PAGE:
Two More Truax Fliers Lost

State Journal de Madison (Wisconsin), Tuesday, November 24, 1953

Lake Superior Hides Jet's Fate During Storm

Men Presumed Dead; Cause of City Crash May Stay Mystery

La une du State Journal du 24 novembre s1UFOBC
La une du State Journal du 24 novembre s1UFOBC

By June Dieckmann

(State Journal Staff Writer)

Two more Truax Field fliers were presumed dead Tuesday night after their F-8C Scorpion Jet crashed in Lake Superior Monday night just five hours subsequent to another F-89C crash which killed two Truax officers here.

The victims of the Lake Superior accident were the pilot, First Lt. Felix E. Moncla Jr., 27, of 15 Sherman Terrace, a native of Moreauville, La., and the radar observer, Second Lt. Robert L. Wilson, 22, from Ponca City, Okla., whose Madison home was 301 Huntington Ct.

On Investigating Mission

The two lieutenants disappeared while on a mission from Kinross air base Sault Ste. Marie, Mich., to investigate an unidentified plane over Lake Superior during a snowstorm.

Their F-89C vanished suddenly from the radar screen as they approached the other plane, later identified as a Canadian C-47 transport 30 miles off its course. No radio or radar contact has been made with them ever since.

Lt. Col. Harry W. Shoup, Truax commandant, said it was believed the F-89C crashed into the lake and both Lts. Moncla and Wilson are dead.

Air Force officials in Chicago said Tuesday night that F-89C jets will not be grounded despite the two crashes of planes from Truax.

Cause Here Unknown

La une du State Journal du 24 novembre s2UFOBC
La une du State Journal du 24 novembre s2UFOBC

The exact cause of the crash Monday afternoon on the Lake Wingra shore here probably will not be determined because salvage crews were not able to retrieve parts of the plane that were blasted deep into the lake bed and marsh by the plane's explosion, Col. Shoup said.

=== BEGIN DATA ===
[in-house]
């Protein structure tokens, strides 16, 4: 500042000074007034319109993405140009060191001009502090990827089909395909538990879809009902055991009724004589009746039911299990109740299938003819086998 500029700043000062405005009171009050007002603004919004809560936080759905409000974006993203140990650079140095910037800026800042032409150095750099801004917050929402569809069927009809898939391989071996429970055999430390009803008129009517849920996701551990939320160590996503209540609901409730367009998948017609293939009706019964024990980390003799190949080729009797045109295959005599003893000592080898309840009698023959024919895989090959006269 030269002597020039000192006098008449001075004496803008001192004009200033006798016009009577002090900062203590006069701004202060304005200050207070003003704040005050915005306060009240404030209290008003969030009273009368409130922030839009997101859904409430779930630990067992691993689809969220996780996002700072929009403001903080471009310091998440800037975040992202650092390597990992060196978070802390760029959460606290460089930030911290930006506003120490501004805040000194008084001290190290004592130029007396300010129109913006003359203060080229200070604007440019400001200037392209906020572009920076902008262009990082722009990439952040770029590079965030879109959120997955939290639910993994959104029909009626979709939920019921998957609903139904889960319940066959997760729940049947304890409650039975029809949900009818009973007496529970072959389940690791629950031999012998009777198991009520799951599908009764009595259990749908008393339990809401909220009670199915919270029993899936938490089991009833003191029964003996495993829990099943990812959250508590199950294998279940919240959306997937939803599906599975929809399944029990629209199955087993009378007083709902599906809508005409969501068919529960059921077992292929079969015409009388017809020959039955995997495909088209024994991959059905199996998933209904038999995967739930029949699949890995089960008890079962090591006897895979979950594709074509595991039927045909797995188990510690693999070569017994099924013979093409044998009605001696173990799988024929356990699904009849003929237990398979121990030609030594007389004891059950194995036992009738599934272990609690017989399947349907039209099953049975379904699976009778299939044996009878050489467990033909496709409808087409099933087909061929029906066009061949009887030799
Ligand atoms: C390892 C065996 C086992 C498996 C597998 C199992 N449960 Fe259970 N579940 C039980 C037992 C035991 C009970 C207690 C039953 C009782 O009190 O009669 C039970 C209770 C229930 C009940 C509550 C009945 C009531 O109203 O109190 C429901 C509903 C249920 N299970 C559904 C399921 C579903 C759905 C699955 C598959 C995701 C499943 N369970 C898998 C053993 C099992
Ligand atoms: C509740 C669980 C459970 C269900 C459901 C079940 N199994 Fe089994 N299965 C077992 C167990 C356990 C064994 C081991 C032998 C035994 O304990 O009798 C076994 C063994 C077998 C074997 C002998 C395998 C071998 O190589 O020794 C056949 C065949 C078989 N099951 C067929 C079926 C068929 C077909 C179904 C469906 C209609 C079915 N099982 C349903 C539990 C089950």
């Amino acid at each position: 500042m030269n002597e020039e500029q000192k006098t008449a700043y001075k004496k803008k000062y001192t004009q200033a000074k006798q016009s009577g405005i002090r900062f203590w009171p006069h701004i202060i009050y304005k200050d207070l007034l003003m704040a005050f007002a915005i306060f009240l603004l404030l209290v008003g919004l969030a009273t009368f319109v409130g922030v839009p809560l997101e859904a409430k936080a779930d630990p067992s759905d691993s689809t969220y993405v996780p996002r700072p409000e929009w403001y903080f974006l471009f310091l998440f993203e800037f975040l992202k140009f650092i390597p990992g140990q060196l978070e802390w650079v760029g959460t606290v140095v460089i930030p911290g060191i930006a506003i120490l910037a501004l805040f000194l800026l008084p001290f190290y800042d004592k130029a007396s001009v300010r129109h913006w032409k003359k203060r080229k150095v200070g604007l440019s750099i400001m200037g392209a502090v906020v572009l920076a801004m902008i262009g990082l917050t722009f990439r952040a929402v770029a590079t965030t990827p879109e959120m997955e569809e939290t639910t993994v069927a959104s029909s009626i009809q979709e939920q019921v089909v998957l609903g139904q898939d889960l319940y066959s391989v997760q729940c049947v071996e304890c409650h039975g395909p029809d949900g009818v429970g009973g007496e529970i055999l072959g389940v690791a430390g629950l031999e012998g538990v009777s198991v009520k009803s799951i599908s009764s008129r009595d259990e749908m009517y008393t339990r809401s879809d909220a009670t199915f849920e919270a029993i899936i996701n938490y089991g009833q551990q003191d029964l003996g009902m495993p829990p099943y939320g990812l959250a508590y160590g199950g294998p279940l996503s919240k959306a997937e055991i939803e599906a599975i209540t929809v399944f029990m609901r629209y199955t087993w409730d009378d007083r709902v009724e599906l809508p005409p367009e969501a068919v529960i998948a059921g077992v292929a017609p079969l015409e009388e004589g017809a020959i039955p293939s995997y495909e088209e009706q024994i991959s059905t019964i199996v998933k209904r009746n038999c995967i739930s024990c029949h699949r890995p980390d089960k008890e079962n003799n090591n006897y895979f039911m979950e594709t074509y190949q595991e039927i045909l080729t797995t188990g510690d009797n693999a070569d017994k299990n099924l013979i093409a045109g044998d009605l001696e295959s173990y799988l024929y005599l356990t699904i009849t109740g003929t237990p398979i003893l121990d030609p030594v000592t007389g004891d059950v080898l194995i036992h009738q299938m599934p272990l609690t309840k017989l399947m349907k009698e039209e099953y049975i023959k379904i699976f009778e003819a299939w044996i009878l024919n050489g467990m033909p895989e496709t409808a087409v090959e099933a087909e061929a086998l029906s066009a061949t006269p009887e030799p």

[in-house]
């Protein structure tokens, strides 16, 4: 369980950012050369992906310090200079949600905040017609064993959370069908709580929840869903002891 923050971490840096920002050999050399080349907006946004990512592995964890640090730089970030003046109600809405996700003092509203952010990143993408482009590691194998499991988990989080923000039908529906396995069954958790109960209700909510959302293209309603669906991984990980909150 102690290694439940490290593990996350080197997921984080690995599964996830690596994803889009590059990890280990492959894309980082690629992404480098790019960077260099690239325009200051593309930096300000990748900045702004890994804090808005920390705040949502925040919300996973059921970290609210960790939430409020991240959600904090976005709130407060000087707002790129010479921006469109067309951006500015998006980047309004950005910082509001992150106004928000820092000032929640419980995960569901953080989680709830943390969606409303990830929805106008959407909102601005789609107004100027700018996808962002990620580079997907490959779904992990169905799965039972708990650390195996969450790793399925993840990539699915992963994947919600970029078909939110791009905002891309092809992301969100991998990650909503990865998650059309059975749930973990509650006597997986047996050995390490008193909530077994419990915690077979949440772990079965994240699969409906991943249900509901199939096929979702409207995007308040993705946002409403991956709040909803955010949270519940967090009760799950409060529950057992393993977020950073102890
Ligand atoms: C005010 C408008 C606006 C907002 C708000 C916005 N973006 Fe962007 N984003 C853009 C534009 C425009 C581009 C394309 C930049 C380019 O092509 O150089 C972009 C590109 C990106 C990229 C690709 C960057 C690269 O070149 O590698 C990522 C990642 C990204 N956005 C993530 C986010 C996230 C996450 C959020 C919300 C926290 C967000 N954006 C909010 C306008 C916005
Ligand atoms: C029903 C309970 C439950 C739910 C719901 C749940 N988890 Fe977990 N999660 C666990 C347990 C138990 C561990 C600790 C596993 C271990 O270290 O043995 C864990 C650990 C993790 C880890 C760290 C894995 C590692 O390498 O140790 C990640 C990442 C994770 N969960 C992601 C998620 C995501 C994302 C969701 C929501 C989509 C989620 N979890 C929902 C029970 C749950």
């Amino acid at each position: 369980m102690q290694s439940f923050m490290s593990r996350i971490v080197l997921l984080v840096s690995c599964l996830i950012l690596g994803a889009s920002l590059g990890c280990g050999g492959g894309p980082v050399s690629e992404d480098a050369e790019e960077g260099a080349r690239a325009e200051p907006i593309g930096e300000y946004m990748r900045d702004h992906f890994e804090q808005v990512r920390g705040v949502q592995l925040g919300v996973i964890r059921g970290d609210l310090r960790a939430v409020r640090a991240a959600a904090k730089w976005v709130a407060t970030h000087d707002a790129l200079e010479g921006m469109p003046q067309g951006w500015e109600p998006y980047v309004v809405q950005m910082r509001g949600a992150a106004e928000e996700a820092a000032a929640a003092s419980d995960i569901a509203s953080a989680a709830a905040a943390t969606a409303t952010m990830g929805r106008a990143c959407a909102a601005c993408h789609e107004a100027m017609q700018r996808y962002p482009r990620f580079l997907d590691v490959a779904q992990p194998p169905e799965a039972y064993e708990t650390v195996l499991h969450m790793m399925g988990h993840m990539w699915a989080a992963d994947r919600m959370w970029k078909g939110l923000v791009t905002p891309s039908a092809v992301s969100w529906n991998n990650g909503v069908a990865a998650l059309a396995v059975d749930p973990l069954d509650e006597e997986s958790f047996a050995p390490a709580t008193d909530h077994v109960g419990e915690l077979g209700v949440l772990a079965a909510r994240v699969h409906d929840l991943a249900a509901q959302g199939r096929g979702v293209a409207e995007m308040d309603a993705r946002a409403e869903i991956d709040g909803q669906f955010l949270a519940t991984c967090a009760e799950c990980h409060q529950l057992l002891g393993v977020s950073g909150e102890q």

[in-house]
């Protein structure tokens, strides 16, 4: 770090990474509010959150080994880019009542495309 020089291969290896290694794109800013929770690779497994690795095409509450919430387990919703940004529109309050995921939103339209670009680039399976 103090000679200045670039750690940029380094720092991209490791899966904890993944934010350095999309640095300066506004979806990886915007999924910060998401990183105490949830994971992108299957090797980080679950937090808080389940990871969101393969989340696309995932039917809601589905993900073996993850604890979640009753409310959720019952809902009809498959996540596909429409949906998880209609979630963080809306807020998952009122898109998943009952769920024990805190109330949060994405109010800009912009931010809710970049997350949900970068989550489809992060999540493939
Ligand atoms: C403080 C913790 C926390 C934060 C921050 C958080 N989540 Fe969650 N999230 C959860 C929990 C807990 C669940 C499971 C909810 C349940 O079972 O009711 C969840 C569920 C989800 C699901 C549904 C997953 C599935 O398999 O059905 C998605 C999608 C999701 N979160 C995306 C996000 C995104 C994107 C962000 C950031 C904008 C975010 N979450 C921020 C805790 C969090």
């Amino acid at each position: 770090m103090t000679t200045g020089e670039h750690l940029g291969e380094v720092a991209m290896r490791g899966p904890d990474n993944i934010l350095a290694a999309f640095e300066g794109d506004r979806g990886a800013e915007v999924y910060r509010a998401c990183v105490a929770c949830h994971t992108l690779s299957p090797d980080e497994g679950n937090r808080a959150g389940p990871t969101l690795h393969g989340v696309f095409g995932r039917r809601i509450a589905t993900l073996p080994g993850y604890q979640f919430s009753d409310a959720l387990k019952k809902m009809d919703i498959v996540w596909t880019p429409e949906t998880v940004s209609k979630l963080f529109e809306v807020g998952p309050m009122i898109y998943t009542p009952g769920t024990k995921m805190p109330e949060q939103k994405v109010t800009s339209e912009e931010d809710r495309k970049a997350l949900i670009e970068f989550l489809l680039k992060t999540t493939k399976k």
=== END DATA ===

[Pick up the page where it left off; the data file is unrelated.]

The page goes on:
Killed in the Madison crash were the pilot, First Lt. John W. Schmidt, 28, a native of Del Rio, Tex., who lived at 10 Sherman Terrace, and the radar operator, Capt. Glen E. Collins, 30, of 24 Craig Ave. a native of Indianapolis, Ind.

Mrs. Schmidt, an expectant mother was consoled by her neighbor, Mrs. Moncla, Monday night while neither of them knew that at the same time Lt. Moncla's plane had crashed in Lake Superior, 400 miles away.

Lts. Moncla and Wilson were members of part of the Truax 433rd fighter-interceptor squadron which is temporarily stationed at Kinross field while squadron members from there are taking gunnery re-training at Yuma, Ariz.

During Snowstorm

At 5:22 pm Monday, Lts. Moncla and Wilson were dispatched during a snowstorm to investigate the unidentified plane some 100 miles north of Sault Ste. Marie.

As the radar screen revealed they were approaching the other plane, they disappeared.

Col. Shoup said he believed Lts. Moncla and Wilson must have suddenly overtaken the slower transport plane and "peeled off" to avoid a collision. The jet perhaps stalled and went into a spin, crashing into the lake, he said.

No Distress Signal

No distress signal was radioed by the lieutenants.

Air-sea rescue crews from Canadian and U.S. Air Force and Coast Guard bases continued their searches for the fliers Tuesday night, but were hampered by snow and poor visibility.

The nearest land to where the Truax jet is believed to have crashed is Keweenaw Point, Mich., 70 miles to the southwest, and the Canadian shore line which is 40 miles to the northeast.

Kinross field officials reported that the jet had two hours of fuel when it took off Monday night. The plane was equipped with two rubber rafts and each of the lieutentants wore a life jacket.

Col. Shoup said that even if Lts. Moncla and Wilson were able to inflate and board the rafts, it is not believed they could have survived the night on the frigid, snow-swept Lake Superior.

Lt. Moncla came to Truax field in July, 1952. He and Mrs. Moncla have a daughter, Sharon, five months, and a son, David, 20 months. Lt. Wilson, who is unmarried was assigned to Truax last June.